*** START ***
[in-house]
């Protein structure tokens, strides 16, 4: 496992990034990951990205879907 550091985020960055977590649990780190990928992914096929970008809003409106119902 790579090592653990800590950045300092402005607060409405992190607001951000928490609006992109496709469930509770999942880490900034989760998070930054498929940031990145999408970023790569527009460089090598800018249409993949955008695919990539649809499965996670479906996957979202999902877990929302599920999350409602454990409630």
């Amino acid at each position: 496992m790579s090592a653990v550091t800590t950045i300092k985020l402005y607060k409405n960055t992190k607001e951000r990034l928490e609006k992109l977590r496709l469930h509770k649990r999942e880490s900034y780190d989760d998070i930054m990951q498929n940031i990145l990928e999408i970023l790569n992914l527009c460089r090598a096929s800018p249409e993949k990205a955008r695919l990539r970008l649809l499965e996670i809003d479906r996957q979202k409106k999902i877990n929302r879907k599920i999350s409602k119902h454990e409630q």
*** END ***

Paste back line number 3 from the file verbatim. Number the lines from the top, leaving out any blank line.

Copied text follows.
């Amino acid at each position: 496992m790579s090592a653990v550091t800590t950045i300092k985020l402005y607060k409405n960055t992190k607001e951000r990034l928490e609006k992109l977590r496709l469930h509770k649990r999942e880490s900034y780190d989760d998070i930054m990951q498929n940031i990145l990928e999408i970023l790569n992914l527009c460089r090598a096929s800018p249409e993949k990205a955008r695919l990539r970008l649809l499965e996670i809003d479906r996957q979202k409106k999902i877990n929302r879907k599920i999350s409602k119902h454990e409630q």